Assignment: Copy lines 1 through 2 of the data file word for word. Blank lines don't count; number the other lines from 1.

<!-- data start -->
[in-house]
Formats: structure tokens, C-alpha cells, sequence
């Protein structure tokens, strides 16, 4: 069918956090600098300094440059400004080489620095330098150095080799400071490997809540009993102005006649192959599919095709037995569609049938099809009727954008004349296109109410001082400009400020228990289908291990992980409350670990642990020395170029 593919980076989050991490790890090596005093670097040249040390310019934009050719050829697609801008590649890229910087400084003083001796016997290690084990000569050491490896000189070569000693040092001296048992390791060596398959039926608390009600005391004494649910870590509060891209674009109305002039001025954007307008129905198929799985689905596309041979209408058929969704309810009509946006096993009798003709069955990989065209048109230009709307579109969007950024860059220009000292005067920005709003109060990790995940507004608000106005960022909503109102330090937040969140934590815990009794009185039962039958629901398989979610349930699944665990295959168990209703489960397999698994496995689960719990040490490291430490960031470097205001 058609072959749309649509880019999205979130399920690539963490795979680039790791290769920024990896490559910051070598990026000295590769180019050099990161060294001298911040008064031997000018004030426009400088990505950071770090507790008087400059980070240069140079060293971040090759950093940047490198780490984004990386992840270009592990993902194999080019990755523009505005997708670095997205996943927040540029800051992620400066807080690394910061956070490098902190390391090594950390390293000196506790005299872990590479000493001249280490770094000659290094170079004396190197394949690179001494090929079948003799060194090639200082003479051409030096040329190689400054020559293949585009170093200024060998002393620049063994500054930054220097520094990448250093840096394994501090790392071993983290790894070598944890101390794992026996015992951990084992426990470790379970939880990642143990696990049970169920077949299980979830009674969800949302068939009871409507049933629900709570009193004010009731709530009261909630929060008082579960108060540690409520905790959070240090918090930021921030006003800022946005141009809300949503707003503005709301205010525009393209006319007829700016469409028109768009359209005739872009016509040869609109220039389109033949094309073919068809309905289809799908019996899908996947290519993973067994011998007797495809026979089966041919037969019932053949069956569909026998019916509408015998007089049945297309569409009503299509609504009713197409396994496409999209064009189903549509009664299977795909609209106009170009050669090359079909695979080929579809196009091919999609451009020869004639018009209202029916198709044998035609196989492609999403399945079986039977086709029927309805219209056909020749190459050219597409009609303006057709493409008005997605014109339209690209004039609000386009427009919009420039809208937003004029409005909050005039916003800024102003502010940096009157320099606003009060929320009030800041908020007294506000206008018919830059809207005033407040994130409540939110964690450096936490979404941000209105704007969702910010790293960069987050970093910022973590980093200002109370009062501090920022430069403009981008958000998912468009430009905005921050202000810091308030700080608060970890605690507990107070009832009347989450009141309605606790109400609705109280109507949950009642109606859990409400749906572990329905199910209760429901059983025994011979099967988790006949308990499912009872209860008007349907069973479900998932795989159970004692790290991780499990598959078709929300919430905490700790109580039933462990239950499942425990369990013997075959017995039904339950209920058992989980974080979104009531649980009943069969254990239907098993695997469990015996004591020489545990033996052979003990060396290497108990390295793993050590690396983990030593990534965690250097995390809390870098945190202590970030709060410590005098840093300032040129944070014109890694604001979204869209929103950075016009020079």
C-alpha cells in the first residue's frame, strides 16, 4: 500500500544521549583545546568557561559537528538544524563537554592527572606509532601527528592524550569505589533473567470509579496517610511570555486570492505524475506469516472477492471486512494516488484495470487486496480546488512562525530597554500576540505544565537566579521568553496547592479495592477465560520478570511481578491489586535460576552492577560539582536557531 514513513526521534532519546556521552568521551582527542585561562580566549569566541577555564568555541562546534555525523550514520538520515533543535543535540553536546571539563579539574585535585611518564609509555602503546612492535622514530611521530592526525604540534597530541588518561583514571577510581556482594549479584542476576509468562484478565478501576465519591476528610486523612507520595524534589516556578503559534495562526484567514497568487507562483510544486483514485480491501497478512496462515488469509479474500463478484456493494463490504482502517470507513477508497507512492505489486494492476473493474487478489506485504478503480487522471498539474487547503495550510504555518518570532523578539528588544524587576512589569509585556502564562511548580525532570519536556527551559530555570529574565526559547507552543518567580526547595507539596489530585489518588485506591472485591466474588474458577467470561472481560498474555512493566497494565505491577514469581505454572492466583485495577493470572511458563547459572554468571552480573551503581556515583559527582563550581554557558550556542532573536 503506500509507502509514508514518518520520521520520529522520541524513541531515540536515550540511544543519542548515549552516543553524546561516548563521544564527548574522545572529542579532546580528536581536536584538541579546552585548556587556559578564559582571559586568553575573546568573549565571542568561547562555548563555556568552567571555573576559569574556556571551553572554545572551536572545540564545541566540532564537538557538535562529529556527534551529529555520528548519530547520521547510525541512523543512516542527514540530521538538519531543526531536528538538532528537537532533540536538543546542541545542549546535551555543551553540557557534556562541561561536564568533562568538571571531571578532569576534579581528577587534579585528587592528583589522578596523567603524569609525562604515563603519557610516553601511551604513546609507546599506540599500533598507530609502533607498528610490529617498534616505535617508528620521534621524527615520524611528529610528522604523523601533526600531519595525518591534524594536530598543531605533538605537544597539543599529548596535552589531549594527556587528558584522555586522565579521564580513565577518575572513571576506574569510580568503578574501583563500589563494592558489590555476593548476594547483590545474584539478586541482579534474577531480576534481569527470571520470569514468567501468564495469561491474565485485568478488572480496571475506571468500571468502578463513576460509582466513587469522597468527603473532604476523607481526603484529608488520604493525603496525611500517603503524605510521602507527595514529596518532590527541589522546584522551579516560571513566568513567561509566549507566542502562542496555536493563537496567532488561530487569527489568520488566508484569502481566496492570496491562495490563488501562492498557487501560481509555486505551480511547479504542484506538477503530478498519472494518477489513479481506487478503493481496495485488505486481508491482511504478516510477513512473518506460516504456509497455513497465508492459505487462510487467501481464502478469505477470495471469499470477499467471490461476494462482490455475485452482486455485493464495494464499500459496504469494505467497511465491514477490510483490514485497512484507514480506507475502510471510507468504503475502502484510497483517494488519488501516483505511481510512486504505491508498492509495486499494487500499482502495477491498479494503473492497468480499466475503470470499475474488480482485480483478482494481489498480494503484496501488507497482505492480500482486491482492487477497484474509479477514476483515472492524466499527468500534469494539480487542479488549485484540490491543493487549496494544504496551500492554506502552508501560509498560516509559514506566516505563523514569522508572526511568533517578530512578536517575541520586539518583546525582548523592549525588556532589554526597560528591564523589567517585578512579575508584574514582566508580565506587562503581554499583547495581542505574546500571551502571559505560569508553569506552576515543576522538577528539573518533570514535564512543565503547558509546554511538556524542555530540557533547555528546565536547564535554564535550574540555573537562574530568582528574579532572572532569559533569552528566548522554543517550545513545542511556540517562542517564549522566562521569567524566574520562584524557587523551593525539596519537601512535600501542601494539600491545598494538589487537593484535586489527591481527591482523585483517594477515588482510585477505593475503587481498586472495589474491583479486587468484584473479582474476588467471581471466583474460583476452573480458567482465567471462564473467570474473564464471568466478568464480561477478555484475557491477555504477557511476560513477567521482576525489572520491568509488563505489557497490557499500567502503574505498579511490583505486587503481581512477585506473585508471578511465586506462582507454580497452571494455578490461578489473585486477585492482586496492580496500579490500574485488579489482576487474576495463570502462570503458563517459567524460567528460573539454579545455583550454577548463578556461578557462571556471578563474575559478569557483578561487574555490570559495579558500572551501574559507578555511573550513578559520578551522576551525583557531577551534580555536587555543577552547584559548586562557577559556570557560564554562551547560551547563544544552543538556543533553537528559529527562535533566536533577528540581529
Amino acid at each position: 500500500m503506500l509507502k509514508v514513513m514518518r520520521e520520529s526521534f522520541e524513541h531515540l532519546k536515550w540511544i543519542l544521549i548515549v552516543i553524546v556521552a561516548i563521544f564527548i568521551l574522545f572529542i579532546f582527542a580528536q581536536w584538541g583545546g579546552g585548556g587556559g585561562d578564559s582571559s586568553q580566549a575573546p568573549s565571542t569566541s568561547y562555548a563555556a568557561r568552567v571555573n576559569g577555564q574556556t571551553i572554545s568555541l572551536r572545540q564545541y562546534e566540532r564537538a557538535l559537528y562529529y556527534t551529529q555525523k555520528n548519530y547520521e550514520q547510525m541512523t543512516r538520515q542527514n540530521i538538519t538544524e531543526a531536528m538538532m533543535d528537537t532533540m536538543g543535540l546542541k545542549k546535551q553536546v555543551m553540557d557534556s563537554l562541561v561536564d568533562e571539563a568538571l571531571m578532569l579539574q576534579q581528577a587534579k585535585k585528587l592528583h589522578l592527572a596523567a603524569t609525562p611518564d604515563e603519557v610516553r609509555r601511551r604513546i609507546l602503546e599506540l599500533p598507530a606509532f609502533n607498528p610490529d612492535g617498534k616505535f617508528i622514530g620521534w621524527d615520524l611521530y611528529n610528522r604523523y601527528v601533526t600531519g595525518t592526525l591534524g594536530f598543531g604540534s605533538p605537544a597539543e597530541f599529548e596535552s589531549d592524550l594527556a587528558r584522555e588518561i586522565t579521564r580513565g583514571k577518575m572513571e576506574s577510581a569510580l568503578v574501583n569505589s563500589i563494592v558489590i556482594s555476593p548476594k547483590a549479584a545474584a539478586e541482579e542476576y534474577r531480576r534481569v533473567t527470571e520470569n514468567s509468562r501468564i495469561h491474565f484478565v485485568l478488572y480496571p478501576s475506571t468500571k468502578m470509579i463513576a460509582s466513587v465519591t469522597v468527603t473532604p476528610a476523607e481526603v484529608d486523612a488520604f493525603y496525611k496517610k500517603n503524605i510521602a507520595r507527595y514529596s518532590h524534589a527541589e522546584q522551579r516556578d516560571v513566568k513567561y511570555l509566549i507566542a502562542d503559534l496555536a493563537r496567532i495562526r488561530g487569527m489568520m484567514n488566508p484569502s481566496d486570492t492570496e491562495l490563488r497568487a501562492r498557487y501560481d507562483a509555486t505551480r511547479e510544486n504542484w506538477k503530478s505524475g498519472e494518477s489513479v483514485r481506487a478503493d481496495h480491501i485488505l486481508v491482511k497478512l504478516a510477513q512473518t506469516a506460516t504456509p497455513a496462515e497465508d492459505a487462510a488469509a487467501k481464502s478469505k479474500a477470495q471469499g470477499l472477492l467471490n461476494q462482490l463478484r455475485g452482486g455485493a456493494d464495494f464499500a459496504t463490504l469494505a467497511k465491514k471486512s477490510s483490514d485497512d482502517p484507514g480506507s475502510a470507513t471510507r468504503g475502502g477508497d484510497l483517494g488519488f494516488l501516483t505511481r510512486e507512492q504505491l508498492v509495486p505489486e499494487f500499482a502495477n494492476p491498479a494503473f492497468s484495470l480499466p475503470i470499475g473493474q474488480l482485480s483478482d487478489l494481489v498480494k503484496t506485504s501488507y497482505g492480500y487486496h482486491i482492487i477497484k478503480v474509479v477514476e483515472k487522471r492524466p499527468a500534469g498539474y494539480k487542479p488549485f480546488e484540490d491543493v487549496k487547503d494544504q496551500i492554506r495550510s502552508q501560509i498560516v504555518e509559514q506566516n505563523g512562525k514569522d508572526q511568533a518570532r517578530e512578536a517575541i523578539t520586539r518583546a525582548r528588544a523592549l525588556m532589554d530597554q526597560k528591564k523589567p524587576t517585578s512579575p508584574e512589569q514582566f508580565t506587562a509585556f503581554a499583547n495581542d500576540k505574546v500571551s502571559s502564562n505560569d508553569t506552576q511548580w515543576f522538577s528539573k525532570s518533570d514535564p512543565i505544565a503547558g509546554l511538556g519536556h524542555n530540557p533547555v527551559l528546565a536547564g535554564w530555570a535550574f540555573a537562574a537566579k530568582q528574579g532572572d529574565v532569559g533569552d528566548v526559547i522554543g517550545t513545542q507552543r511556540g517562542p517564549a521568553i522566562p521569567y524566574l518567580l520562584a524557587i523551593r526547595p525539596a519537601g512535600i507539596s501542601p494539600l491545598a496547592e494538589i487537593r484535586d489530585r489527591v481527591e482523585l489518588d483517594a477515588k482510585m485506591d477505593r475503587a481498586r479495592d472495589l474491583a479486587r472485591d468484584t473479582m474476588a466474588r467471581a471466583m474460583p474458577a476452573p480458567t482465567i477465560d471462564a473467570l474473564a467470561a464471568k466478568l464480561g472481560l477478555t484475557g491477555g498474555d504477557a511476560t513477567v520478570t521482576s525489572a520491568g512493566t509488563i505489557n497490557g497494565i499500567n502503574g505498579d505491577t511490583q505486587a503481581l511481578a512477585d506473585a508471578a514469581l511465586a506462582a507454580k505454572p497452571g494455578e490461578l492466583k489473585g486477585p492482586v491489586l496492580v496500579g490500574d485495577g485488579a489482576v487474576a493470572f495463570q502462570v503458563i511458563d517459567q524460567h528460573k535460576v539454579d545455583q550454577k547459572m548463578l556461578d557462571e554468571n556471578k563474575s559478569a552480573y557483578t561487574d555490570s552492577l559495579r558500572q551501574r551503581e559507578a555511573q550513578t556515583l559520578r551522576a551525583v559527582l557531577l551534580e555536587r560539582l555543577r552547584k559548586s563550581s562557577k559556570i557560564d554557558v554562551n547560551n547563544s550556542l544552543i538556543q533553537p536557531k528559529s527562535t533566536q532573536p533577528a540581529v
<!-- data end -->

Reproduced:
[in-house]
Formats: structure tokens, C-alpha cells, sequence